Claimant loses horsebox injury claim

Article

01 March, 2016

Brian James Lear v (1) Hickstead Ltd (2) WH Security Ltd (2016) [2016] EWHC 528 (QB) QBD (Picken J) 14/03/2016

The Claimant had attended the All England Jumping Course, Hickstead to watch the Longines Royal International Horse Show. After the show, he returned to his horsebox and as he lowered the ramp it tragically fell on him. Mr Lear suffered serious spinal injuries and consequently brought a claim under the Occupiers' Liability Act 1957 and in negligence against the first defendant (D1) and a claim in negligence alone against the second defendant (D2) for allowing vehicles to be parked in such a manner that they caused obstruction to each other.

The Claimant had parked his horsebox on the directions of an employee of D2; he left his horse in the horsebox and because it was a very hot day he left the ramp down. When he returned several hours later, he found that someone had put the ramp back up; he began to put the ramp back down using the hydraulic system, but it fell onto his head, causing him severe injuries. Whoever had raised the ramp had done so manually by lifting it into the closed position instead of using the hydraulic controls. The Claimant contended that the accident had occurred because the horseboxes were parked too close to one another and another horsebox driver had lift the ramp manually to get out.

At trial, the Judge dismissed the claim. To establish a breach of duty, the Claimant had to show that his horsebox had created an obstruction, which had resulted in someone having to lift the ramp in order to leave the carpark. The Court found that it could not be said that D1 or D2 had done anything which resulted in an obstruction. The evidence revealed that the ramp had been raised to enable whoever raised it to gain quicker egress (by reversing rather than driving forwards) from the showground, not because the claimant's horsebox and ramp were causing an obstruction.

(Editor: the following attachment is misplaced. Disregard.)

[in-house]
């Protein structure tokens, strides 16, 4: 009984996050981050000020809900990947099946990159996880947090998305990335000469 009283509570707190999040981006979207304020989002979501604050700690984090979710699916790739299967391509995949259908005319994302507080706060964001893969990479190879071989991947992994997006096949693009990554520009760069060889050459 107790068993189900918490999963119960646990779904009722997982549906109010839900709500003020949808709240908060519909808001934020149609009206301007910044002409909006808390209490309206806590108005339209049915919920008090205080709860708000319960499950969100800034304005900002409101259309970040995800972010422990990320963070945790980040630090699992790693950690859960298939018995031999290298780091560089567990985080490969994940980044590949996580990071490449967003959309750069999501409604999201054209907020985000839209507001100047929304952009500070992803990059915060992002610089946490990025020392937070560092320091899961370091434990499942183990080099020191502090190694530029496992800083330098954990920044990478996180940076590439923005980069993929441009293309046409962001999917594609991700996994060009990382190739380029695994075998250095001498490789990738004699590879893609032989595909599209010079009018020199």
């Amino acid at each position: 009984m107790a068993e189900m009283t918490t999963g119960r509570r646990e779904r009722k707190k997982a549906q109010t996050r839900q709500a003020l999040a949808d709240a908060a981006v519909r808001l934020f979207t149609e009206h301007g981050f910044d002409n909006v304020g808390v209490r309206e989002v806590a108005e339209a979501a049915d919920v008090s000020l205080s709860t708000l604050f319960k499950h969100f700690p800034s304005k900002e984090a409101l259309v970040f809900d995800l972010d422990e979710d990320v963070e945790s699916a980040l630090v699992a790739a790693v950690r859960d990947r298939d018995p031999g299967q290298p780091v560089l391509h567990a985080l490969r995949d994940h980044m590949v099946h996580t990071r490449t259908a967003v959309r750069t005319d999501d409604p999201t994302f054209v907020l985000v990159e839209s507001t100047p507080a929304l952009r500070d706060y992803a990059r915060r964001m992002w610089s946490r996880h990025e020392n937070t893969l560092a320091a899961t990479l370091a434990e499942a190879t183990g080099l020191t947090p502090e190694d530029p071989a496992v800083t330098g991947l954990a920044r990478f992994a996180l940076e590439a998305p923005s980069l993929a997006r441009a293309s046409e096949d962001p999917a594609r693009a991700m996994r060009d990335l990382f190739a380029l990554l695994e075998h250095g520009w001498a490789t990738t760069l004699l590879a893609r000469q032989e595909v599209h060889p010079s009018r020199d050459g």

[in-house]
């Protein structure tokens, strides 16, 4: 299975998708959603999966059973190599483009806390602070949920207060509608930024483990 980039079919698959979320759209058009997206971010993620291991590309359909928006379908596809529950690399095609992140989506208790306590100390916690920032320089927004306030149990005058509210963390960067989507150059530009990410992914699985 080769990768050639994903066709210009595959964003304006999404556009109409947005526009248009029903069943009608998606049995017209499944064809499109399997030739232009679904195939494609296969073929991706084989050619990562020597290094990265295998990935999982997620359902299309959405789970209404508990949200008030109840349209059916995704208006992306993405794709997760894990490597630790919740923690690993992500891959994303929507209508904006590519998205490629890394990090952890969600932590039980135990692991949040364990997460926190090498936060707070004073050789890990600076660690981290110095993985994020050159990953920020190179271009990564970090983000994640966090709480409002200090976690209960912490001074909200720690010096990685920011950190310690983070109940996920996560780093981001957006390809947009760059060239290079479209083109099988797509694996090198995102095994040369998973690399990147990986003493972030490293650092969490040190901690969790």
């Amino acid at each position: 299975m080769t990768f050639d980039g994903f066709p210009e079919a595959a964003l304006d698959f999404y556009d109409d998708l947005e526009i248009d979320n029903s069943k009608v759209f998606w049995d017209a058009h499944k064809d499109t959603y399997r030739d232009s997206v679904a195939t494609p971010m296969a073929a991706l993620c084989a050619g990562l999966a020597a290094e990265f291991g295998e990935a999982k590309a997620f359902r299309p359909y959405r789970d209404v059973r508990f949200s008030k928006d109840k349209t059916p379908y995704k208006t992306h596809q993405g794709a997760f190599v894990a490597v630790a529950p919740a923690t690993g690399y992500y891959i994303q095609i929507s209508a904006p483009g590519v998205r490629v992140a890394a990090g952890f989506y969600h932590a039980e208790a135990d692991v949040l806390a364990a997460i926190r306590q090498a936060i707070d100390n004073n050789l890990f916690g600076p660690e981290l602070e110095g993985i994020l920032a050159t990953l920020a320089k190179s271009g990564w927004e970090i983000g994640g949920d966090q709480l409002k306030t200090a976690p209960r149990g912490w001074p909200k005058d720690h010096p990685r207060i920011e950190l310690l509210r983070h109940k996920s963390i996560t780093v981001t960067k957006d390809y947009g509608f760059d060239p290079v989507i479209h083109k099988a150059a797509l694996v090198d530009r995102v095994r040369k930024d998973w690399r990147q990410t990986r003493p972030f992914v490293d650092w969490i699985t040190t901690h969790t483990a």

He held that the defendants had discharged their duty of care to visitors, because the parking had been reasonably managed to avoid obstructions arising as far possible. He also held that Hickstead had discharged it's duty of care to Mr Lear at common law and under the OLA 1957, by engaging and monitoring competent independent contractors to manage the parking.

Forbes comment

Organisers of events should carry out detailed risk assessments to identify reasonably foreseeable accidents. Those organising equestrian events involving horse boxes should ensure that they have a system in place designed to prevent obstructions and to allow adequate space to allow horseboxes to move forwards when leaving. As in this case, drivers should also be asked to display their telephone numbers on their passes and in the windscreen of their horseboxes, so that they can be contacted.

For further advice please contact Elizabeth Bower by email or on 01254 222399.

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